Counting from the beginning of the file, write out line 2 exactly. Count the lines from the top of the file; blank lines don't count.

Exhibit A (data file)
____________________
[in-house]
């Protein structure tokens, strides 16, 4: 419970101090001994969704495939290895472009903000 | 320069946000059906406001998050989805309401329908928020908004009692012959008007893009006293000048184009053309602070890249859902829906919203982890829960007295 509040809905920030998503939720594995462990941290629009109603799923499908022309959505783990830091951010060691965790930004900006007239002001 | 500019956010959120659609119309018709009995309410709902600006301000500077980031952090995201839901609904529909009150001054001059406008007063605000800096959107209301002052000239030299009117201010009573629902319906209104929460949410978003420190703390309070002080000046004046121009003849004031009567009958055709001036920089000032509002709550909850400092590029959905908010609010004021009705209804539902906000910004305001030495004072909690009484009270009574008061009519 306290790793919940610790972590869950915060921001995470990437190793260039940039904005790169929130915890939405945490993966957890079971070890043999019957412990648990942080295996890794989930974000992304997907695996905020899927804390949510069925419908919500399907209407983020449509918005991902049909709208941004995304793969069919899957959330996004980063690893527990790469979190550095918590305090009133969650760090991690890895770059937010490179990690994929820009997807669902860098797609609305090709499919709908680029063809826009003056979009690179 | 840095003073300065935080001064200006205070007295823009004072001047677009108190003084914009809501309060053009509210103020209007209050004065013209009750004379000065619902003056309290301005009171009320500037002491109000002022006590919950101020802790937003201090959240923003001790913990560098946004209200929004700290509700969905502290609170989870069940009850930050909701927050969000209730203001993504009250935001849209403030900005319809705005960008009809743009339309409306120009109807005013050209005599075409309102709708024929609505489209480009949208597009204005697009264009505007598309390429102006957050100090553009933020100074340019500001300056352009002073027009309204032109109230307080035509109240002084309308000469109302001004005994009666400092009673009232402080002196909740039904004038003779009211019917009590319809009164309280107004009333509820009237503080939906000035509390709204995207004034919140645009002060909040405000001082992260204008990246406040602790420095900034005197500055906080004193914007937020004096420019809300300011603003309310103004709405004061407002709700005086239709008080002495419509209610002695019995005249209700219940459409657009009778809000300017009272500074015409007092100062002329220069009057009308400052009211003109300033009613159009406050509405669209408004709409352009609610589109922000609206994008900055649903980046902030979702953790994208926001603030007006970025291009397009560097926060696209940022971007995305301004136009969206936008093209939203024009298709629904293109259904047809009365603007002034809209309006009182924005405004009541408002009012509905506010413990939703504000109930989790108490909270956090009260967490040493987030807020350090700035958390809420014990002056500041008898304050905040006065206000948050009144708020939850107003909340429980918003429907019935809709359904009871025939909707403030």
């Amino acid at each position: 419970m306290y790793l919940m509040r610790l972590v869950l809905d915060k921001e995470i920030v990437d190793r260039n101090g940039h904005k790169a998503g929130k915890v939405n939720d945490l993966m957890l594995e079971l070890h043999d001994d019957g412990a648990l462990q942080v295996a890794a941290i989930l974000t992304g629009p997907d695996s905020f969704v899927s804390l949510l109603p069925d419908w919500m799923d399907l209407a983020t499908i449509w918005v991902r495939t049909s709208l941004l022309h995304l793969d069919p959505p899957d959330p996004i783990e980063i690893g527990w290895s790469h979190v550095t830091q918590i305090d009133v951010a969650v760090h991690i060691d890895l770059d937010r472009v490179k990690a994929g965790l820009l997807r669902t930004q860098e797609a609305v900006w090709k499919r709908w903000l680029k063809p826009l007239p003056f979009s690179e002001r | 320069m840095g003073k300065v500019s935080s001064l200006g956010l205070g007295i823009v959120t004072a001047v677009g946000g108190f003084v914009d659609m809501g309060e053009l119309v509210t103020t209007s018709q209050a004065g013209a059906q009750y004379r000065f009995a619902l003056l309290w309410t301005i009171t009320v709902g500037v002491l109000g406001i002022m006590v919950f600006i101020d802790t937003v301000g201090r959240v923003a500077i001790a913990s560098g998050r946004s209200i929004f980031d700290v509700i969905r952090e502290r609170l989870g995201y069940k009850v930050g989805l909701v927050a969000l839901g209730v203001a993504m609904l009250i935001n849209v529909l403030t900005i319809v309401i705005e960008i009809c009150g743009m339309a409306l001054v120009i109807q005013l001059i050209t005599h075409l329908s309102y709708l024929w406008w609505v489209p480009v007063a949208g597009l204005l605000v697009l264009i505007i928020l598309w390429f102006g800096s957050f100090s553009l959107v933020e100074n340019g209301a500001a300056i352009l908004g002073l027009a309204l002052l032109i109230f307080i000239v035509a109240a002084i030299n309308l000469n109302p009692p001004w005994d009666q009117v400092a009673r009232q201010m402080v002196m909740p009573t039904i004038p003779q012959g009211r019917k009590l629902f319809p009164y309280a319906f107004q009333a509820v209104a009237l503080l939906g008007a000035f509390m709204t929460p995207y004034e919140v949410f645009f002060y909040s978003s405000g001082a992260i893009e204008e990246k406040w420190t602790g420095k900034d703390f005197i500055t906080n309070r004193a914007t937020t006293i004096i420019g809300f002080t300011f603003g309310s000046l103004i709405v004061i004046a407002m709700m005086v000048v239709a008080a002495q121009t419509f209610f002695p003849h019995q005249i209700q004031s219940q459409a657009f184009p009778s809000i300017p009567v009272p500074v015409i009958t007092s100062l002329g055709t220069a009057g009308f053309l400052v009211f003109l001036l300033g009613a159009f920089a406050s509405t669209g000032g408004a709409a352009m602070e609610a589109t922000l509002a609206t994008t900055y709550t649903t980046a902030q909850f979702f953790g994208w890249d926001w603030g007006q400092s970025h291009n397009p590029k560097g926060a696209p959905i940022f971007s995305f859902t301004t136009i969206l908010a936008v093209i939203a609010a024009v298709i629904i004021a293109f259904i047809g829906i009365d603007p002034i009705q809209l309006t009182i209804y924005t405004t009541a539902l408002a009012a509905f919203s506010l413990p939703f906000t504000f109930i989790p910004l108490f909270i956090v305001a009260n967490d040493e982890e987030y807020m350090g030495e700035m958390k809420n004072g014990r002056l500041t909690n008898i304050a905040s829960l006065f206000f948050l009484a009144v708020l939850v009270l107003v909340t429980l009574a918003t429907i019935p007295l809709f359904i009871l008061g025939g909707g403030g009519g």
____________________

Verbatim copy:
């Protein structure tokens, strides 16, 4: 419970101090001994969704495939290895472009903000 | 320069946000059906406001998050989805309401329908928020908004009692012959008007893009006293000048184009053309602070890249859902829906919203982890829960007295 509040809905920030998503939720594995462990941290629009109603799923499908022309959505783990830091951010060691965790930004900006007239002001 | 500019956010959120659609119309018709009995309410709902600006301000500077980031952090995201839901609904529909009150001054001059406008007063605000800096959107209301002052000239030299009117201010009573629902319906209104929460949410978003420190703390309070002080000046004046121009003849004031009567009958055709001036920089000032509002709550909850400092590029959905908010609010004021009705209804539902906000910004305001030495004072909690009484009270009574008061009519 306290790793919940610790972590869950915060921001995470990437190793260039940039904005790169929130915890939405945490993966957890079971070890043999019957412990648990942080295996890794989930974000992304997907695996905020899927804390949510069925419908919500399907209407983020449509918005991902049909709208941004995304793969069919899957959330996004980063690893527990790469979190550095918590305090009133969650760090991690890895770059937010490179990690994929820009997807669902860098797609609305090709499919709908680029063809826009003056979009690179 | 840095003073300065935080001064200006205070007295823009004072001047677009108190003084914009809501309060053009509210103020209007209050004065013209009750004379000065619902003056309290301005009171009320500037002491109000002022006590919950101020802790937003201090959240923003001790913990560098946004209200929004700290509700969905502290609170989870069940009850930050909701927050969000209730203001993504009250935001849209403030900005319809705005960008009809743009339309409306120009109807005013050209005599075409309102709708024929609505489209480009949208597009204005697009264009505007598309390429102006957050100090553009933020100074340019500001300056352009002073027009309204032109109230307080035509109240002084309308000469109302001004005994009666400092009673009232402080002196909740039904004038003779009211019917009590319809009164309280107004009333509820009237503080939906000035509390709204995207004034919140645009002060909040405000001082992260204008990246406040602790420095900034005197500055906080004193914007937020004096420019809300300011603003309310103004709405004061407002709700005086239709008080002495419509209610002695019995005249209700219940459409657009009778809000300017009272500074015409007092100062002329220069009057009308400052009211003109300033009613159009406050509405669209408004709409352009609610589109922000609206994008900055649903980046902030979702953790994208926001603030007006970025291009397009560097926060696209940022971007995305301004136009969206936008093209939203024009298709629904293109259904047809009365603007002034809209309006009182924005405004009541408002009012509905506010413990939703504000109930989790108490909270956090009260967490040493987030807020350090700035958390809420014990002056500041008898304050905040006065206000948050009144708020939850107003909340429980918003429907019935809709359904009871025939909707403030």